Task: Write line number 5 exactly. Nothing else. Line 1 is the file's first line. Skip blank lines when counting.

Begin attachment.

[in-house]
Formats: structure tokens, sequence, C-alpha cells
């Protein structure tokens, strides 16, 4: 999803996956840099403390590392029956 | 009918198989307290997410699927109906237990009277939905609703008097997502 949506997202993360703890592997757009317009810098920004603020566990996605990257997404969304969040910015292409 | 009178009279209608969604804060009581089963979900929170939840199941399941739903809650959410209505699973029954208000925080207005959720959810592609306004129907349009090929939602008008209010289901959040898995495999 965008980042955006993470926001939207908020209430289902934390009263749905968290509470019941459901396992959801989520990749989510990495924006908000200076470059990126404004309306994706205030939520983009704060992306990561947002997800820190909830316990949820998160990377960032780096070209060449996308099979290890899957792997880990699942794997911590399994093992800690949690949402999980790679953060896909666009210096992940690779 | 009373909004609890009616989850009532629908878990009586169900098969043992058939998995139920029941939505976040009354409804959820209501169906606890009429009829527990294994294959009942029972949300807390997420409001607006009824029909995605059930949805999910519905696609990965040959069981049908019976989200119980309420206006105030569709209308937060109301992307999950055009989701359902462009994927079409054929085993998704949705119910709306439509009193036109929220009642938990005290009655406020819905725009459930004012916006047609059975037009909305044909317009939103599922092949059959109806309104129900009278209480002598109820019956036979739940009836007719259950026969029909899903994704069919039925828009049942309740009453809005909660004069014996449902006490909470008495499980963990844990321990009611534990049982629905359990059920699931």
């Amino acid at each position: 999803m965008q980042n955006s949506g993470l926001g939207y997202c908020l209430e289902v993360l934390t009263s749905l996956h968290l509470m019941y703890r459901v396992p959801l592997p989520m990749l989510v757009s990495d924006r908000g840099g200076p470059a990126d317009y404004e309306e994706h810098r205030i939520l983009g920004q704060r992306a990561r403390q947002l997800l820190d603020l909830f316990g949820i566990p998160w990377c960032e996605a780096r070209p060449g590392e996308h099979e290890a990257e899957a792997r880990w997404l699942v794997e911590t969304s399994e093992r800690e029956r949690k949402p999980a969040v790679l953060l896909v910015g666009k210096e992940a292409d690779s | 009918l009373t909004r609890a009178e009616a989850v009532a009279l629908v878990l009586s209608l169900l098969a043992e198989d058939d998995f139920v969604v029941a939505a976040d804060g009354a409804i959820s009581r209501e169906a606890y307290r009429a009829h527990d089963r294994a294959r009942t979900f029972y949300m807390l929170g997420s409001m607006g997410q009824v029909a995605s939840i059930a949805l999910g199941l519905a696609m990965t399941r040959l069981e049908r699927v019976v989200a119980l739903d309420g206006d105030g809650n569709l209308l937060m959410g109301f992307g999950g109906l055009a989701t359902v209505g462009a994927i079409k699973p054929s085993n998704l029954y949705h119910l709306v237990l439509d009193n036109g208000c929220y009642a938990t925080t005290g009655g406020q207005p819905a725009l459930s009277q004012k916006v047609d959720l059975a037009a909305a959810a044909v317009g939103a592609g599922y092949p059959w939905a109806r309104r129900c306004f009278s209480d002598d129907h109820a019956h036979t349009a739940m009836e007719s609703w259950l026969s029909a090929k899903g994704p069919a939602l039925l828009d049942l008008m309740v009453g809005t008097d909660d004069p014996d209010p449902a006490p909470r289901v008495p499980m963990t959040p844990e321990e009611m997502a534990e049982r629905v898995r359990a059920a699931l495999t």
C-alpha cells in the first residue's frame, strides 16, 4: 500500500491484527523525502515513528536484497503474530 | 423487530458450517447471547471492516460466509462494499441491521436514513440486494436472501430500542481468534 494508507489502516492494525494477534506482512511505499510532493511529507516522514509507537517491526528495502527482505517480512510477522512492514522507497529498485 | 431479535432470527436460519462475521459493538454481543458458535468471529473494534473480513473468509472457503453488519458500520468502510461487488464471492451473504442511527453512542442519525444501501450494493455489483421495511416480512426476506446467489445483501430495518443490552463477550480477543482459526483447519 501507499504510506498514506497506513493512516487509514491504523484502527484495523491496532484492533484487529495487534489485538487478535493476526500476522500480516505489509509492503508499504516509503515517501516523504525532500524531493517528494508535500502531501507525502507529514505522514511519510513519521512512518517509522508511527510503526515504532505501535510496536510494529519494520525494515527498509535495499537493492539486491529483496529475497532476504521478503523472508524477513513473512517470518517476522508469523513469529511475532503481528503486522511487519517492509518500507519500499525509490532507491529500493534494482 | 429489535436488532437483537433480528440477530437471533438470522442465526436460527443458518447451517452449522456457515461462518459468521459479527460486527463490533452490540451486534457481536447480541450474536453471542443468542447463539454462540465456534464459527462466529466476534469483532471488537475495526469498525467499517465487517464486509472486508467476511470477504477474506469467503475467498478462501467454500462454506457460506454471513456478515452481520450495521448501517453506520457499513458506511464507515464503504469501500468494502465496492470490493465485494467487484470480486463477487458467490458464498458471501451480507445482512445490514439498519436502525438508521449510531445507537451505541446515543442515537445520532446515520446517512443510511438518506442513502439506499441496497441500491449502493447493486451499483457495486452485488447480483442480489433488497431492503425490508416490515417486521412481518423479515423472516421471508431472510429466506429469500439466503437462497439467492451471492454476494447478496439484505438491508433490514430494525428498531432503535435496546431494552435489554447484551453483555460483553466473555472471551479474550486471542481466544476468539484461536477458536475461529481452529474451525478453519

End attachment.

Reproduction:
C-alpha cells in the first residue's frame, strides 16, 4: 500500500491484527523525502515513528536484497503474530 | 423487530458450517447471547471492516460466509462494499441491521436514513440486494436472501430500542481468534 494508507489502516492494525494477534506482512511505499510532493511529507516522514509507537517491526528495502527482505517480512510477522512492514522507497529498485 | 431479535432470527436460519462475521459493538454481543458458535468471529473494534473480513473468509472457503453488519458500520468502510461487488464471492451473504442511527453512542442519525444501501450494493455489483421495511416480512426476506446467489445483501430495518443490552463477550480477543482459526483447519 501507499504510506498514506497506513493512516487509514491504523484502527484495523491496532484492533484487529495487534489485538487478535493476526500476522500480516505489509509492503508499504516509503515517501516523504525532500524531493517528494508535500502531501507525502507529514505522514511519510513519521512512518517509522508511527510503526515504532505501535510496536510494529519494520525494515527498509535495499537493492539486491529483496529475497532476504521478503523472508524477513513473512517470518517476522508469523513469529511475532503481528503486522511487519517492509518500507519500499525509490532507491529500493534494482 | 429489535436488532437483537433480528440477530437471533438470522442465526436460527443458518447451517452449522456457515461462518459468521459479527460486527463490533452490540451486534457481536447480541450474536453471542443468542447463539454462540465456534464459527462466529466476534469483532471488537475495526469498525467499517465487517464486509472486508467476511470477504477474506469467503475467498478462501467454500462454506457460506454471513456478515452481520450495521448501517453506520457499513458506511464507515464503504469501500468494502465496492470490493465485494467487484470480486463477487458467490458464498458471501451480507445482512445490514439498519436502525438508521449510531445507537451505541446515543442515537445520532446515520446517512443510511438518506442513502439506499441496497441500491449502493447493486451499483457495486452485488447480483442480489433488497431492503425490508416490515417486521412481518423479515423472516421471508431472510429466506429469500439466503437462497439467492451471492454476494447478496439484505438491508433490514430494525428498531432503535435496546431494552435489554447484551453483555460483553466473555472471551479474550486471542481466544476468539484461536477458536475461529481452529474451525478453519